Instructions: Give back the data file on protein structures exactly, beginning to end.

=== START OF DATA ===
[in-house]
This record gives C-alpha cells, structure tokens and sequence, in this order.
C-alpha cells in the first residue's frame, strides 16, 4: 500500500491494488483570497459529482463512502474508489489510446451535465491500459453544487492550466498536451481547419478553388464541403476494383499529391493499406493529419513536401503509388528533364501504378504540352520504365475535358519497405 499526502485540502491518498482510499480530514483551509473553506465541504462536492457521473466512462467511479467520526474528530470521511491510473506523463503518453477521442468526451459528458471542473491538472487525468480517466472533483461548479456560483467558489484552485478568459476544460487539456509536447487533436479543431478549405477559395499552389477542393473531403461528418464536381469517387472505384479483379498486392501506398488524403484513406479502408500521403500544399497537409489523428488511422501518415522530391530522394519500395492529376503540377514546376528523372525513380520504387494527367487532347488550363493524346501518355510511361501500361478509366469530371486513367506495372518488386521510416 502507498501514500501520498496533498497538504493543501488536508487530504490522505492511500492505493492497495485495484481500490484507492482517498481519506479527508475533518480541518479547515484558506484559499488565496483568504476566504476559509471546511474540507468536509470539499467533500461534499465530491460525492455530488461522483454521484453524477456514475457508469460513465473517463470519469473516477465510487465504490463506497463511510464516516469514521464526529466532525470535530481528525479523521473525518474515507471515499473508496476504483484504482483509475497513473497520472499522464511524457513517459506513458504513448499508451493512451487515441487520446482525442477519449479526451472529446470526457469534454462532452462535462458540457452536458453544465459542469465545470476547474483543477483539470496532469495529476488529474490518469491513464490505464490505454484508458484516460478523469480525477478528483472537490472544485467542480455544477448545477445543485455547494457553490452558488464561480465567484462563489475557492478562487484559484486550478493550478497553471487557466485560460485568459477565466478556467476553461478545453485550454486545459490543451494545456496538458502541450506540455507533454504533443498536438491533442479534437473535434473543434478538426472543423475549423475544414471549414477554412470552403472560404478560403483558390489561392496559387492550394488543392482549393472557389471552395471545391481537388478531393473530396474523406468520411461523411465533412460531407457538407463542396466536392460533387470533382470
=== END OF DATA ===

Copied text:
[in-house]
This record gives C-alpha cells, structure tokens and sequence, in this order.
C-alpha cells in the first residue's frame, strides 16, 4: 500500500491494488483570497459529482463512502474508489489510446451535465491500459453544487492550466498536451481547419478553388464541403476494383499529391493499406493529419513536401503509388528533364501504378504540352520504365475535358519497405 499526502485540502491518498482510499480530514483551509473553506465541504462536492457521473466512462467511479467520526474528530470521511491510473506523463503518453477521442468526451459528458471542473491538472487525468480517466472533483461548479456560483467558489484552485478568459476544460487539456509536447487533436479543431478549405477559395499552389477542393473531403461528418464536381469517387472505384479483379498486392501506398488524403484513406479502408500521403500544399497537409489523428488511422501518415522530391530522394519500395492529376503540377514546376528523372525513380520504387494527367487532347488550363493524346501518355510511361501500361478509366469530371486513367506495372518488386521510416 502507498501514500501520498496533498497538504493543501488536508487530504490522505492511500492505493492497495485495484481500490484507492482517498481519506479527508475533518480541518479547515484558506484559499488565496483568504476566504476559509471546511474540507468536509470539499467533500461534499465530491460525492455530488461522483454521484453524477456514475457508469460513465473517463470519469473516477465510487465504490463506497463511510464516516469514521464526529466532525470535530481528525479523521473525518474515507471515499473508496476504483484504482483509475497513473497520472499522464511524457513517459506513458504513448499508451493512451487515441487520446482525442477519449479526451472529446470526457469534454462532452462535462458540457452536458453544465459542469465545470476547474483543477483539470496532469495529476488529474490518469491513464490505464490505454484508458484516460478523469480525477478528483472537490472544485467542480455544477448545477445543485455547494457553490452558488464561480465567484462563489475557492478562487484559484486550478493550478497553471487557466485560460485568459477565466478556467476553461478545453485550454486545459490543451494545456496538458502541450506540455507533454504533443498536438491533442479534437473535434473543434478538426472543423475549423475544414471549414477554412470552403472560404478560403483558390489561392496559387492550394488543392482549393472557389471552395471545391481537388478531393473530396474523406468520411461523411465533412460531407457538407463542396466536392460533387470533382470